In Klein's opinion, the Potter books are ideal vessels for bridging that gap, as well as the gap between pop culture and high art. "Some people say that they're not as good as the classic stories, like 'Lord of the Rings' and 'Narnia,'" he says. "But they haven't been around as long. We have the same thoughts with music: Mozart and Beethoven were the rock-and-rollers of their day. We think of their work as high art now, and it is, but it was also popular!
"I think a lot of times those people who are critical of Harry Potter are introducing a false distinction between pop culture and high art," Klein goes on. "I think the best high art is stuff that's also popular, and speaks to really important issues in our lives, and that's something that Rowling has done so well."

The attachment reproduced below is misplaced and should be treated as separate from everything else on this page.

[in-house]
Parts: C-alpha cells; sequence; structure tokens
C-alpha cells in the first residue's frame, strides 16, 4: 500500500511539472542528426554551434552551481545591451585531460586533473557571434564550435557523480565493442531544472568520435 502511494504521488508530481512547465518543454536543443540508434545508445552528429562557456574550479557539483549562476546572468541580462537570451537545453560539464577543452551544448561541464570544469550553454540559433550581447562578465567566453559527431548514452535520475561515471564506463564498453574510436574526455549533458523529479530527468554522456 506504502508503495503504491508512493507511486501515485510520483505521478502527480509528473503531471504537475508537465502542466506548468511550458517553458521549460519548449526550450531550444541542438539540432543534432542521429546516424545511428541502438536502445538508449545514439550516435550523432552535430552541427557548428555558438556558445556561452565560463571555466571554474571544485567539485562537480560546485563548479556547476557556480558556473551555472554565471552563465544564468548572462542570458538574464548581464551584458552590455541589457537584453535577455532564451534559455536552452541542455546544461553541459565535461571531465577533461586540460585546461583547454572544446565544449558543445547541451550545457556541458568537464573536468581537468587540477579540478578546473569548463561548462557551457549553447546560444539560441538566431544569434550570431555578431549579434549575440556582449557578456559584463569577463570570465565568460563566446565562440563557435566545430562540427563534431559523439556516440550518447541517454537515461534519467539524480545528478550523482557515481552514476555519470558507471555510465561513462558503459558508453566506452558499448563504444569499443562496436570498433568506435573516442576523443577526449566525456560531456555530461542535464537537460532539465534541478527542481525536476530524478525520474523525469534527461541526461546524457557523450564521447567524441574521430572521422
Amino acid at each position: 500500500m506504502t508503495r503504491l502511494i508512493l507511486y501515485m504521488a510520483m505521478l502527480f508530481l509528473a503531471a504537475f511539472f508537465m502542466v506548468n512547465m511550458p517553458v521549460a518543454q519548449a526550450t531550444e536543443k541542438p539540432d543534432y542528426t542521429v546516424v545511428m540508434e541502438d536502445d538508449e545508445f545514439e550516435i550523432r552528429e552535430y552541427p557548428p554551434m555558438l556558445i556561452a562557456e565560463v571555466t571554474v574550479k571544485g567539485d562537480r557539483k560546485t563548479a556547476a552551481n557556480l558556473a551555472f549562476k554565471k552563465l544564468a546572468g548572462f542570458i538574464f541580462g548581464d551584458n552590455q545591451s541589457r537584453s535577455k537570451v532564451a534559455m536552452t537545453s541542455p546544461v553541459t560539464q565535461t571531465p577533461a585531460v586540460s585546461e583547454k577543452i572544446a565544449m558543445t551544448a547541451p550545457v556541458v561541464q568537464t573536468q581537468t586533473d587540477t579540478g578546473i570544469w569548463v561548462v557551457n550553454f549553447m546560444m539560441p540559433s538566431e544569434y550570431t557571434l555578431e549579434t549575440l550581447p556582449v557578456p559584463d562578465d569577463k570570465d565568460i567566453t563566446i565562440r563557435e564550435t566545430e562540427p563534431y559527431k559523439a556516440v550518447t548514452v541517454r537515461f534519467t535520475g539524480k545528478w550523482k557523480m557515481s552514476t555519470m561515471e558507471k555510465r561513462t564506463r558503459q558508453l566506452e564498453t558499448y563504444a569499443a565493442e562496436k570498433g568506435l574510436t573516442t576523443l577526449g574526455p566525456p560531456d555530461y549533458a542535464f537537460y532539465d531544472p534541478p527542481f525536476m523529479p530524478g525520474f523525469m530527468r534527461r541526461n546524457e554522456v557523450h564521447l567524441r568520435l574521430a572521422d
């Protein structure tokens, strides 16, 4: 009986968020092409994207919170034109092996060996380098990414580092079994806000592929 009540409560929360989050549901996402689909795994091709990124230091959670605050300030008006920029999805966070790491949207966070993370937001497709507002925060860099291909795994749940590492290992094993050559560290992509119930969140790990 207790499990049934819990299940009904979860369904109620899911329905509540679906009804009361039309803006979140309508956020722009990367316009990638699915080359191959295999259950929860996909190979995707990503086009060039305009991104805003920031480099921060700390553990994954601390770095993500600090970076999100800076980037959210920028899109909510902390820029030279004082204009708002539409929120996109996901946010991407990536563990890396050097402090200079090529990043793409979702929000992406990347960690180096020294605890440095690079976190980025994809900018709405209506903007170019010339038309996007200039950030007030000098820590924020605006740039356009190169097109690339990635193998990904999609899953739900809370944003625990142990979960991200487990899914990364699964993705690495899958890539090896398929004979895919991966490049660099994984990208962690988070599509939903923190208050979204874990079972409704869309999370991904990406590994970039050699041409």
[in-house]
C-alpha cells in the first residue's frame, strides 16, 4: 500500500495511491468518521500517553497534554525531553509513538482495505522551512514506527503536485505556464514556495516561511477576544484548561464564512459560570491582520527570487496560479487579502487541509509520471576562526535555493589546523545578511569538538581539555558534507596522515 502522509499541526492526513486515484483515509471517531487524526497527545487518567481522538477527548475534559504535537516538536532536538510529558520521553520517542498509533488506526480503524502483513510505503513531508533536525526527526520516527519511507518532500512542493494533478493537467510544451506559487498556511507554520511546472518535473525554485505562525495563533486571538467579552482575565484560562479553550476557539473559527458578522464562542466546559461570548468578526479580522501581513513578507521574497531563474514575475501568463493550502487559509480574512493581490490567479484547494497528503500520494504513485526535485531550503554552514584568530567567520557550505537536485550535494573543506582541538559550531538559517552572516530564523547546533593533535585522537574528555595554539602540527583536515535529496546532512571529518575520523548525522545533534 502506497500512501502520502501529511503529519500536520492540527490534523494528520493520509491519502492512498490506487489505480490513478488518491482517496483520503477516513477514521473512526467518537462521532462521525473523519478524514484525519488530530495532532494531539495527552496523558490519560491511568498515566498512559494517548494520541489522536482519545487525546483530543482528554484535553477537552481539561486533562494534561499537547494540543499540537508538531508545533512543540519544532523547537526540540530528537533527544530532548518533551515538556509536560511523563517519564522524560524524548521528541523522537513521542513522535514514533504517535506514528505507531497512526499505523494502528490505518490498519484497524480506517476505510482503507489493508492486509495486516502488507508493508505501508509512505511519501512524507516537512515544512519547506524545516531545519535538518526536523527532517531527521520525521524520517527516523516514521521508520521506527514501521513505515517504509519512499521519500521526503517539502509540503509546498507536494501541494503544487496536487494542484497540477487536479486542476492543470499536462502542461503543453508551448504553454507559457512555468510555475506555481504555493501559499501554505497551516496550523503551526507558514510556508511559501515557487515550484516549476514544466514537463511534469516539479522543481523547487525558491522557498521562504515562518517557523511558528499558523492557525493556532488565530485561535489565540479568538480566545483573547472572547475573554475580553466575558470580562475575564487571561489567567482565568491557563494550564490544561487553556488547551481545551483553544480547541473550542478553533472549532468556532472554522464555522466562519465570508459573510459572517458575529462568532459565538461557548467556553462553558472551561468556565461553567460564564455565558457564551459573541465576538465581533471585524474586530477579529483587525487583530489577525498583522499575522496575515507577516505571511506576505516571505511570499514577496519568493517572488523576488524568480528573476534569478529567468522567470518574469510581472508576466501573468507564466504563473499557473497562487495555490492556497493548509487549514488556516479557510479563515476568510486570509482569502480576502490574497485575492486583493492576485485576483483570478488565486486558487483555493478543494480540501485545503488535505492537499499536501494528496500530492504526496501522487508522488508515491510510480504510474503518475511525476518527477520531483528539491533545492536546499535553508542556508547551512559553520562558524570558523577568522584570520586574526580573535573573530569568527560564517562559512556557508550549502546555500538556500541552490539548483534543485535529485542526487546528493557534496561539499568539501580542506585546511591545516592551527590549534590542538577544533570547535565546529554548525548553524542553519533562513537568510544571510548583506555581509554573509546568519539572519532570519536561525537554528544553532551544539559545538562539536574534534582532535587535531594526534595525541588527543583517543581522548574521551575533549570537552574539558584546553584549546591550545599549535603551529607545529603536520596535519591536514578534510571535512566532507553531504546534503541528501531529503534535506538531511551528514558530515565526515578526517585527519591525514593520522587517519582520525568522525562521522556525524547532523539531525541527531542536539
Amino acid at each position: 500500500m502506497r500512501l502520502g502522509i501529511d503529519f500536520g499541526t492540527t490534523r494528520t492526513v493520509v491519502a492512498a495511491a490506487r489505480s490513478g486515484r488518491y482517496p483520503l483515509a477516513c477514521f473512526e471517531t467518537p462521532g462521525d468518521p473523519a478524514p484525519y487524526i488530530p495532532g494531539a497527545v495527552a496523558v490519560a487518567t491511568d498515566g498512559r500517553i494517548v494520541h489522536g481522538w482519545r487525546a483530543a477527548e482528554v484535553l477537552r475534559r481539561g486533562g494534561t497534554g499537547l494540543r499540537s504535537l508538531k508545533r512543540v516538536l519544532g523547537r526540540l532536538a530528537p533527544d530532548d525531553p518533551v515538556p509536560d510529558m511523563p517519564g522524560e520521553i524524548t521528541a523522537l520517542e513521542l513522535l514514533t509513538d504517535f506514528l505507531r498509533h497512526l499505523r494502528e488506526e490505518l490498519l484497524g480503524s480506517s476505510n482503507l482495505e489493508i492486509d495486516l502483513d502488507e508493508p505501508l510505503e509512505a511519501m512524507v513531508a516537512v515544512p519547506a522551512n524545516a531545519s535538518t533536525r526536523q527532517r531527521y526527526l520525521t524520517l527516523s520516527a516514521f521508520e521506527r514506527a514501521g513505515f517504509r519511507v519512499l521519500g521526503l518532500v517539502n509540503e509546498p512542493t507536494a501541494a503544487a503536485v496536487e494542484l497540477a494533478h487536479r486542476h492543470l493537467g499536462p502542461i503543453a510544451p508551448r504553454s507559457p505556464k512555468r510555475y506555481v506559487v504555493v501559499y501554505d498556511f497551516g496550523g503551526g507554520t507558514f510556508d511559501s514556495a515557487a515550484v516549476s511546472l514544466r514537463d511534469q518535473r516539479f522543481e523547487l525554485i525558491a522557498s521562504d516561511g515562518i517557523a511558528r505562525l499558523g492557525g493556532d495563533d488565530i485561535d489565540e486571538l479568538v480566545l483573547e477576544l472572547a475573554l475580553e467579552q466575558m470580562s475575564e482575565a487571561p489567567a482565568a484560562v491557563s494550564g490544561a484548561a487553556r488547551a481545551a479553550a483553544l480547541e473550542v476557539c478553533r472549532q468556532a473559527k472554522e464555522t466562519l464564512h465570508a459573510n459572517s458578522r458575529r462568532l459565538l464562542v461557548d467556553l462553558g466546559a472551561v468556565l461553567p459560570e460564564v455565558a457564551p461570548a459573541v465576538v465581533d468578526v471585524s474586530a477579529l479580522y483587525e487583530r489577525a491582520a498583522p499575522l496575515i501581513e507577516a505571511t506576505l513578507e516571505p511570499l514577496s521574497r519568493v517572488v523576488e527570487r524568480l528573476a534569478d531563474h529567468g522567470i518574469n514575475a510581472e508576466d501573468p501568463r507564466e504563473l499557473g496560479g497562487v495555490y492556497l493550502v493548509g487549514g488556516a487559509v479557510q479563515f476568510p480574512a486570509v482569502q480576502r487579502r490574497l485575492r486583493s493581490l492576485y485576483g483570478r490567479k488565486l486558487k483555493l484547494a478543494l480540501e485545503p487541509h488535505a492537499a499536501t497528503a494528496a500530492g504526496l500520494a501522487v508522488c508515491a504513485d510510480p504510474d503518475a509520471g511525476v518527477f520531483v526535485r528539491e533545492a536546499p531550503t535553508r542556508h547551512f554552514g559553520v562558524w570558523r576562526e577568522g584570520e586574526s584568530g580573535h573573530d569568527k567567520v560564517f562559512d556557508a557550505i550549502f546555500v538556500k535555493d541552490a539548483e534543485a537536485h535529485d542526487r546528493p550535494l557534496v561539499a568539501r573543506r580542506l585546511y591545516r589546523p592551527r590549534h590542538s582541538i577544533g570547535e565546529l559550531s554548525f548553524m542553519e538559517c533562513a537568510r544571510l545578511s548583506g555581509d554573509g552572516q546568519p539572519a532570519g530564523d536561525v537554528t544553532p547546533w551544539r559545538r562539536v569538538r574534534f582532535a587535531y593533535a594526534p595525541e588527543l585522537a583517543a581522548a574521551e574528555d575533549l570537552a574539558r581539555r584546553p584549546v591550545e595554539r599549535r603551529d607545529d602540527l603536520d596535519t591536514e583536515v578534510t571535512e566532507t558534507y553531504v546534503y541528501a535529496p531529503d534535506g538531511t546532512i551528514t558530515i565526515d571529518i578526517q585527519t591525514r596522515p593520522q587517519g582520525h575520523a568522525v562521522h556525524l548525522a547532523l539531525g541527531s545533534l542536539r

As a philosophy professor at Arizona's Mesa Community College (as well as the undergraduate advisor of the philosophy department at Arizona State University, where he's currently working on his PhD), Klein has found the Potter books - and popular culture in general - to be valuable tools for engaging students in intellectual discussions.
"One of the things that draws me to this 'Pop Culture and Philosophy' series is that it's using philosophy to understand our culture and how we live. It shows the importance of thinking philosophically about these issues, and how [doing so] can really improve and better our lives," he says. "That's what I want to do through my teaching as well: to impart the importance of philosophical thinking, so that students can then go and live better lives because of that."